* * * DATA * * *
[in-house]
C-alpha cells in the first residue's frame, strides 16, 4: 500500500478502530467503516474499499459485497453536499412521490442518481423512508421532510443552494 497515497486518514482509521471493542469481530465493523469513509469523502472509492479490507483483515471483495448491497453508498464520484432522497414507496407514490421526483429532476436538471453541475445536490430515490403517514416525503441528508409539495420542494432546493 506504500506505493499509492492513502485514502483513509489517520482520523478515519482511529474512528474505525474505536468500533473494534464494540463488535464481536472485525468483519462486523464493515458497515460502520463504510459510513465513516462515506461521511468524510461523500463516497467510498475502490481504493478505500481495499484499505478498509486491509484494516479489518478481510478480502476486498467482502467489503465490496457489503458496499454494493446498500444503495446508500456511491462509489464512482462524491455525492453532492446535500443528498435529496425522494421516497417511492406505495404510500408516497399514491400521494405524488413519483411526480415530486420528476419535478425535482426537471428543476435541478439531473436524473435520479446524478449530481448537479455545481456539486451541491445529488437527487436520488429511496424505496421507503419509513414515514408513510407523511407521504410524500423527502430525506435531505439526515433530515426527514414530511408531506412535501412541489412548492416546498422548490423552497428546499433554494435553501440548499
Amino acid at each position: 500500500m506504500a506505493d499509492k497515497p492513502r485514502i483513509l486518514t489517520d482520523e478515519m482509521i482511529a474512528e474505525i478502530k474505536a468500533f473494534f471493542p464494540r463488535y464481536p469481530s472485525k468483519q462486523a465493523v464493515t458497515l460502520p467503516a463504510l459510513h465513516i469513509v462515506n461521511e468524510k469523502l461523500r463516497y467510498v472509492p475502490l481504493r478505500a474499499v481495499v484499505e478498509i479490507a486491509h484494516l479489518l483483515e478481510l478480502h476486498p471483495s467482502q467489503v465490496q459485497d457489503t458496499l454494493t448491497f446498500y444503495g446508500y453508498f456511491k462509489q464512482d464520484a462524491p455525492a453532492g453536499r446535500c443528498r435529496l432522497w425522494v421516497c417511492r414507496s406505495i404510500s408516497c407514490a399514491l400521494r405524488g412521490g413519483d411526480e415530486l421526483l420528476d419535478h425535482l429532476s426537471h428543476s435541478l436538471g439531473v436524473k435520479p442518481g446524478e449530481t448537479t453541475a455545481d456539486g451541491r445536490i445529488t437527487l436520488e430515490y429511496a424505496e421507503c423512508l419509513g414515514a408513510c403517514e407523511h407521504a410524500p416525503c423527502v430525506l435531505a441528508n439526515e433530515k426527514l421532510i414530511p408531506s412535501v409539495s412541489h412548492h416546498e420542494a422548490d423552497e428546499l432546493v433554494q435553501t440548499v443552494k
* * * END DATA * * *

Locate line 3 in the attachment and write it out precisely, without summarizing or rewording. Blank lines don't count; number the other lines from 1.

Amino acid at each position: 500500500m506504500a506505493d499509492k497515497p492513502r485514502i483513509l486518514t489517520d482520523e478515519m482509521i482511529a474512528e474505525i478502530k474505536a468500533f473494534f471493542p464494540r463488535y464481536p469481530s472485525k468483519q462486523a465493523v464493515t458497515l460502520p467503516a463504510l459510513h465513516i469513509v462515506n461521511e468524510k469523502l461523500r463516497y467510498v472509492p475502490l481504493r478505500a474499499v481495499v484499505e478498509i479490507a486491509h484494516l479489518l483483515e478481510l478480502h476486498p471483495s467482502q467489503v465490496q459485497d457489503t458496499l454494493t448491497f446498500y444503495g446508500y453508498f456511491k462509489q464512482d464520484a462524491p455525492a453532492g453536499r446535500c443528498r435529496l432522497w425522494v421516497c417511492r414507496s406505495i404510500s408516497c407514490a399514491l400521494r405524488g412521490g413519483d411526480e415530486l421526483l420528476d419535478h425535482l429532476s426537471h428543476s435541478l436538471g439531473v436524473k435520479p442518481g446524478e449530481t448537479t453541475a455545481d456539486g451541491r445536490i445529488t437527487l436520488e430515490y429511496a424505496e421507503c423512508l419509513g414515514a408513510c403517514e407523511h407521504a410524500p416525503c423527502v430525506l435531505a441528508n439526515e433530515k426527514l421532510i414530511p408531506s412535501v409539495s412541489h412548492h416546498e420542494a422548490d423552497e428546499l432546493v433554494q435553501t440548499v443552494k